Many residents of the U.S. have had to deal with record-setting frigid temperatures and dangerous wind chills lately but that is about to change during Christmas week and beyond.
December has featured two significant plunges of polar air, with the coldest one beginning late last week and extending through the weekend. On December 17th, Bismarck, North Dakota, set a daily record with a low temperature of -30 degrees. The wind chill temperature dove down to a ridiculous -48 degrees. On Sunday, Sioux Falls, South Dakota, tied a daily record with -26 degrees and a wind chill temperature of -35ºF.
NFL players and fans had to withstand temperatures barely above zero in Chicago (for the Bears vs. Packers game) while conditions weren’t much better in Kansas City for the (Chiefs vs. Titans game) with temperatures around 10 degrees.
As far south as Dallas, Texas, the temperature plunged to a frigid 18 degrees early Sunday morning with a wind chill around 0ºF.
Weather Pattern for the Final Week of December 2016
During the month of November, some very cold air built up in the higher latitudes on the other side of the globe, especially in Siberia. The cold expanded into across the pole and into North America in early December as a large ridge of high pressure (bulge in the jet stream) spread northward from the North Pacific and Alaska to westernmost Canada.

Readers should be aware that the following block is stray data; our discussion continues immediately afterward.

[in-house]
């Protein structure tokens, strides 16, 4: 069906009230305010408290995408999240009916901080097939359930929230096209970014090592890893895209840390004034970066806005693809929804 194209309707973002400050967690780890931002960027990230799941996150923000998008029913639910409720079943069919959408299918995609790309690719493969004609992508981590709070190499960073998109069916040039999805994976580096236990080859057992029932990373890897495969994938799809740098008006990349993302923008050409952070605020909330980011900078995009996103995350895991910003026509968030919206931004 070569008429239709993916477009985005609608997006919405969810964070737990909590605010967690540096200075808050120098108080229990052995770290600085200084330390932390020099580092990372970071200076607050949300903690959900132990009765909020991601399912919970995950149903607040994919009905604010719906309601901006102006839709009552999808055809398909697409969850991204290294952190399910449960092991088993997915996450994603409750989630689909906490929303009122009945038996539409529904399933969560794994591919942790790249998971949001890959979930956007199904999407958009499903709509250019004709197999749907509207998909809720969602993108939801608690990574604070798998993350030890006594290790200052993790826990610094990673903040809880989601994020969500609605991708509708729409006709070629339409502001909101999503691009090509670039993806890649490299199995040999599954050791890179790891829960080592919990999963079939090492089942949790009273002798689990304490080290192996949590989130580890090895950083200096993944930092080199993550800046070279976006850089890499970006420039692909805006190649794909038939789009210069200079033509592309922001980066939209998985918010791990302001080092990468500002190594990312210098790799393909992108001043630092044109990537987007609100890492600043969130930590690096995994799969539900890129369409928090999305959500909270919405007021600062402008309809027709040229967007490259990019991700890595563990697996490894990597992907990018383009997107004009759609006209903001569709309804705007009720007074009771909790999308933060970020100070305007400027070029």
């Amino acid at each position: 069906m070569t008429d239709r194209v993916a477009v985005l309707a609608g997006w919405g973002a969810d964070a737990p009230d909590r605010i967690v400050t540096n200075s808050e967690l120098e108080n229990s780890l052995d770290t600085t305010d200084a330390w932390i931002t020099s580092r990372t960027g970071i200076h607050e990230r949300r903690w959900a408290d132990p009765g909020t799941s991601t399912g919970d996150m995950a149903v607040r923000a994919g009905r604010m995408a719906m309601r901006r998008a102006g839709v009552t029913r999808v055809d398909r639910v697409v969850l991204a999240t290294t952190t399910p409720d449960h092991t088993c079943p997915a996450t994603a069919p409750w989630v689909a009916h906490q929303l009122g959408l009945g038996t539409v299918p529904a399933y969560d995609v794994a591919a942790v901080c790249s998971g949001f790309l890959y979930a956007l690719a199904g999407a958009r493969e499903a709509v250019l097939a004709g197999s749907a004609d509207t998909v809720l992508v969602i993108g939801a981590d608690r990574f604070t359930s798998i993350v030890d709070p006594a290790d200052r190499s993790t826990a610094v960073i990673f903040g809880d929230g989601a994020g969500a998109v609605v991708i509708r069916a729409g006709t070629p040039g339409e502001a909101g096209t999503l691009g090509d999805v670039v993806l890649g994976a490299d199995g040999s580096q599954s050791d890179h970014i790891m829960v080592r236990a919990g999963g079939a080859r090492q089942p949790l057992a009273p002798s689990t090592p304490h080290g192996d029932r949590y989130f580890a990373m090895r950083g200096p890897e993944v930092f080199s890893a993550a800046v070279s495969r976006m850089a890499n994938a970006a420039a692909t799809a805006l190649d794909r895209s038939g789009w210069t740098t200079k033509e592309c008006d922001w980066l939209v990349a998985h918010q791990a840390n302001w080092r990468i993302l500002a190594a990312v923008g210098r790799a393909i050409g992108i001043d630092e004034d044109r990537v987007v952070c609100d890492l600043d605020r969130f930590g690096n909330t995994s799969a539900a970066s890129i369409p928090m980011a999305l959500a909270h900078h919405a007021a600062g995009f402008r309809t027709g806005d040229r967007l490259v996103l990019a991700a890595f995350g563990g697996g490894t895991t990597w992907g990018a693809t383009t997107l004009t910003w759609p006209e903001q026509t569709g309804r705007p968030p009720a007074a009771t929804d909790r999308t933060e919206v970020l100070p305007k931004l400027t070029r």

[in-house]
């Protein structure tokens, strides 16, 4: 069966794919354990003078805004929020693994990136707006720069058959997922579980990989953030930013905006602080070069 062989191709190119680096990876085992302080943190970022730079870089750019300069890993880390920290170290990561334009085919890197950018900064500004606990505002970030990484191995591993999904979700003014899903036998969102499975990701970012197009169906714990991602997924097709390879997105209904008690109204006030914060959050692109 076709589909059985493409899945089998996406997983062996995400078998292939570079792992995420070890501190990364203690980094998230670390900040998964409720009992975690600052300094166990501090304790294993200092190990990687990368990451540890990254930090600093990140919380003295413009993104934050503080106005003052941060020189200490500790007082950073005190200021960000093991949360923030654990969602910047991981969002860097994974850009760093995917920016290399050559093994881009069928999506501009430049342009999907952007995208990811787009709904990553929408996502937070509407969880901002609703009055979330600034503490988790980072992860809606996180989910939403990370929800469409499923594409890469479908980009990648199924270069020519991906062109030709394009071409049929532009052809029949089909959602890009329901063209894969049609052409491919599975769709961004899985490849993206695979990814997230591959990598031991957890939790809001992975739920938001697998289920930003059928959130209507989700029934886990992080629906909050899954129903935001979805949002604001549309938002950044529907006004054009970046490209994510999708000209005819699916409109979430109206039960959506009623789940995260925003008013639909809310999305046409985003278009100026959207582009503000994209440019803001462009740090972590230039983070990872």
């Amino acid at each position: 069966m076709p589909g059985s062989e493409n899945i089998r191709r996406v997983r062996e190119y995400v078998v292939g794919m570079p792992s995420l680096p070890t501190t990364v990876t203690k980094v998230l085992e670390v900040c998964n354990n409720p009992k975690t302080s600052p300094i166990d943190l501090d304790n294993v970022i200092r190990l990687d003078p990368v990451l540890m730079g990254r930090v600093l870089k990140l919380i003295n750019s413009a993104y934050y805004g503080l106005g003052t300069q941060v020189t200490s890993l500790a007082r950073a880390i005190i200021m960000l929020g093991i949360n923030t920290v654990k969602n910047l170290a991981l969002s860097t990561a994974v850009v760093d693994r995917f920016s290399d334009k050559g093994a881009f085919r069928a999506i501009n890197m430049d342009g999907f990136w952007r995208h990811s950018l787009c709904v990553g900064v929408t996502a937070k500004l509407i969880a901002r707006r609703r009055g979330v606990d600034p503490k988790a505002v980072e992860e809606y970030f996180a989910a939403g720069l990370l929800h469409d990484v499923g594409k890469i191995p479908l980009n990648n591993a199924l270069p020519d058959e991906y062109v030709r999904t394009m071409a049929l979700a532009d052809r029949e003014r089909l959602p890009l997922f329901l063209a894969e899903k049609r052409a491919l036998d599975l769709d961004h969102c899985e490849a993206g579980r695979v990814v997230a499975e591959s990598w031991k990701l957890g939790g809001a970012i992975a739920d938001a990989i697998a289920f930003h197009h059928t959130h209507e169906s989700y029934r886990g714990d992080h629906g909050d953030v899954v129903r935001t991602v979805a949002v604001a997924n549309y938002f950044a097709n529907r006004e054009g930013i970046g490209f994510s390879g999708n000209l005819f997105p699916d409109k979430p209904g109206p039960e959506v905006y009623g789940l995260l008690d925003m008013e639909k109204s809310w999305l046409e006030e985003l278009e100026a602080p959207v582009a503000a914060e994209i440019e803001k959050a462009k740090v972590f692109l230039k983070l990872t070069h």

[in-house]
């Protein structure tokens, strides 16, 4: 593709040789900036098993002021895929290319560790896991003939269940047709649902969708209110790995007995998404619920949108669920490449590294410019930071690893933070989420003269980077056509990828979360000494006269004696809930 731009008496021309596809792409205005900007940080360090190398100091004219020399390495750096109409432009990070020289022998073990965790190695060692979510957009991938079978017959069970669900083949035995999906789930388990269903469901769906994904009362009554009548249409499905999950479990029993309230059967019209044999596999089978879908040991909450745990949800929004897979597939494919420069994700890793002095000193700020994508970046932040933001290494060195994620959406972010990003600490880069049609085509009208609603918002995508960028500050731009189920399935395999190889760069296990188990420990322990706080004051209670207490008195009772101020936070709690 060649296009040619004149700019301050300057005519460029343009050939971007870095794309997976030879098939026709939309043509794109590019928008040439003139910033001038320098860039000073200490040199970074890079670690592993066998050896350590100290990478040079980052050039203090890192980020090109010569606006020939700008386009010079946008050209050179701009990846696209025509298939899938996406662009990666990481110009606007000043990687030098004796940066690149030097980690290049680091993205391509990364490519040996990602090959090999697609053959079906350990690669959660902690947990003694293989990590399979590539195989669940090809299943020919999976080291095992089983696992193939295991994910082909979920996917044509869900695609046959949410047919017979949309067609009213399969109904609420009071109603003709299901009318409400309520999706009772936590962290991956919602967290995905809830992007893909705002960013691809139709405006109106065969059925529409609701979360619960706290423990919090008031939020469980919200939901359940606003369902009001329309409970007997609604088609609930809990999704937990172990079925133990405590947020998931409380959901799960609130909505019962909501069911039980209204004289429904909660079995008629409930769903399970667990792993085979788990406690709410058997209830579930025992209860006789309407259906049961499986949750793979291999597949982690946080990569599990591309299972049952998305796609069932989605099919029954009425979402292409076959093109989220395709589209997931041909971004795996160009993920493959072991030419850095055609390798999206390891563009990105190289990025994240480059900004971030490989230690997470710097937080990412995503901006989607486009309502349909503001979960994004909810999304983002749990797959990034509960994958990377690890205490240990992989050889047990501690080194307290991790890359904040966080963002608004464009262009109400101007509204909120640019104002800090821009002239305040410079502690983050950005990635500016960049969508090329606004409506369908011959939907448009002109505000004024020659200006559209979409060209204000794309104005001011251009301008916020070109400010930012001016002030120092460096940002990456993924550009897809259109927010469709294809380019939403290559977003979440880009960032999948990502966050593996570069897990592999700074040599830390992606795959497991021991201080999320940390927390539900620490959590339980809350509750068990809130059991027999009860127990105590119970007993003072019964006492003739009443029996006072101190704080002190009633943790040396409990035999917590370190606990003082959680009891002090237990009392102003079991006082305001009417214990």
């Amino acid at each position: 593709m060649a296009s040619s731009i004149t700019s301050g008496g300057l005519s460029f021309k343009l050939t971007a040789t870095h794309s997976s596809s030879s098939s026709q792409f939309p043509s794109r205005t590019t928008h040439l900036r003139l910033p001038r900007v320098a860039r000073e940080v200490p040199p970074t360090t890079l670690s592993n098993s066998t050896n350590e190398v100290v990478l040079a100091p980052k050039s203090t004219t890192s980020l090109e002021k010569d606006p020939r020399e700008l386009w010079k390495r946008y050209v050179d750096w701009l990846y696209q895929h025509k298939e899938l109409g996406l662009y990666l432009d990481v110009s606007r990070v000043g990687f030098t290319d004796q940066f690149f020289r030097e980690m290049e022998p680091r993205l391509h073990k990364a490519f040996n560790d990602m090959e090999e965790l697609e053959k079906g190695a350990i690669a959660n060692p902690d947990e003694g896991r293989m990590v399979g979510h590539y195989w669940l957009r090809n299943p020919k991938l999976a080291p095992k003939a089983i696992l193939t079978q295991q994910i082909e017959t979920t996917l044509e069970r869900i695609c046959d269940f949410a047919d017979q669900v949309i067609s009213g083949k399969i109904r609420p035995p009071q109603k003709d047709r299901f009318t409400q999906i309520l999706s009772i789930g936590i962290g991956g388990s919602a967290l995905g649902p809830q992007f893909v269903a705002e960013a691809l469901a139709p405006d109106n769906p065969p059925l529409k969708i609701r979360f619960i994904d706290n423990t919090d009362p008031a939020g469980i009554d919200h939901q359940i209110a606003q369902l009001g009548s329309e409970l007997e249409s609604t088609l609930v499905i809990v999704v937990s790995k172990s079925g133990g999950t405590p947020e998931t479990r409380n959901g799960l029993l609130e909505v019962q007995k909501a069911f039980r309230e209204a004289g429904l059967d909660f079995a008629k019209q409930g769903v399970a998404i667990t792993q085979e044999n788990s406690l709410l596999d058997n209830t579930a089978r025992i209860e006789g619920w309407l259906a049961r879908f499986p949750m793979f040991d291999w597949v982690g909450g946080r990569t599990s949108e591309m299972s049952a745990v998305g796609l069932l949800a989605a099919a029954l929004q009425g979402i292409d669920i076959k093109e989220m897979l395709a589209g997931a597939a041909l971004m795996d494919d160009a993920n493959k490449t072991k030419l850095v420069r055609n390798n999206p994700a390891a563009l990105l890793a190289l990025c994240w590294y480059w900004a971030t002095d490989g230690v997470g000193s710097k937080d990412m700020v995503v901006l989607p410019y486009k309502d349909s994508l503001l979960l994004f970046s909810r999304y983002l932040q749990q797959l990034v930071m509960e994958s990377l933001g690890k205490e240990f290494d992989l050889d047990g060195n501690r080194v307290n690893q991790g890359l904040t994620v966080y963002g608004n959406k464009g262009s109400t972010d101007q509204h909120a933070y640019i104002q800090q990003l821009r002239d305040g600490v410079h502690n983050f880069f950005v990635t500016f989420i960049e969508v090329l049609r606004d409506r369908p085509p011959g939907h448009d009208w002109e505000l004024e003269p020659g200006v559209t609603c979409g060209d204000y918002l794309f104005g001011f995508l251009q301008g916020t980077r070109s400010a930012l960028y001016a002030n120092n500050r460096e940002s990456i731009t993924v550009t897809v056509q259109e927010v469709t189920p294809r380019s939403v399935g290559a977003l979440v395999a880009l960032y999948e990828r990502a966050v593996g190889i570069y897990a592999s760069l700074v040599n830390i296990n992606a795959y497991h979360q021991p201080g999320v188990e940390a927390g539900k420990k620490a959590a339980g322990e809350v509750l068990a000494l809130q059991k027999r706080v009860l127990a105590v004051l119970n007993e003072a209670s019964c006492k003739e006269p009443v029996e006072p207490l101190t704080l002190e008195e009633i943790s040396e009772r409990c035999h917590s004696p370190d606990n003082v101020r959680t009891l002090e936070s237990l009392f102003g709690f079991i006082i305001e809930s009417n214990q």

Conversely, there was a trough of low pressure (dip in the jet stream) into the central U.S. This allowed some very cold air to plunge southward. Since the origin of this air mass was over land and frozen water to the north, it’s defined as “continental polar air”. Because, there is no large high pressure ridge on the east side of North America, this air mass is not locked in place so conditions can change rather rapidly. This will be the case as we move toward Christmas and beyond.
Upcoming December pattern
As we progress through the week, the jet stream pattern aloft will change rapidly and so will the temperatures across most of the nation. As the ridge of high pressure aloft breaks down, the jet stream pattern will flatten out and be more oriented from west to east across the nation. The prevailing air mass with be from the North Pacific Ocean, while the polar air retreats northward into Canada.
Although the North Pacific is chilly, it’s not nearly as cold as the frozen land masses and ice to the north. This intrusion of what’s defined as “maritime polar” air into the nation will set the stage for generally milder temperatures as we move toward Christmas and likely beyond. The coldest temperatures, and best chance for any wintry precipitation will be confined to areas closer to the Canadian border and in the higher elevations of the West. The threat of thunderstorms in the Plains will also increase as we head to the weekend.
Holiday travelers will probably like the temperatures by the end of the week. This will lead into a very mild Christmas Day for many of you.
The latest computer model guidance suggests that this milder temperature pattern is likely be to around for awhile.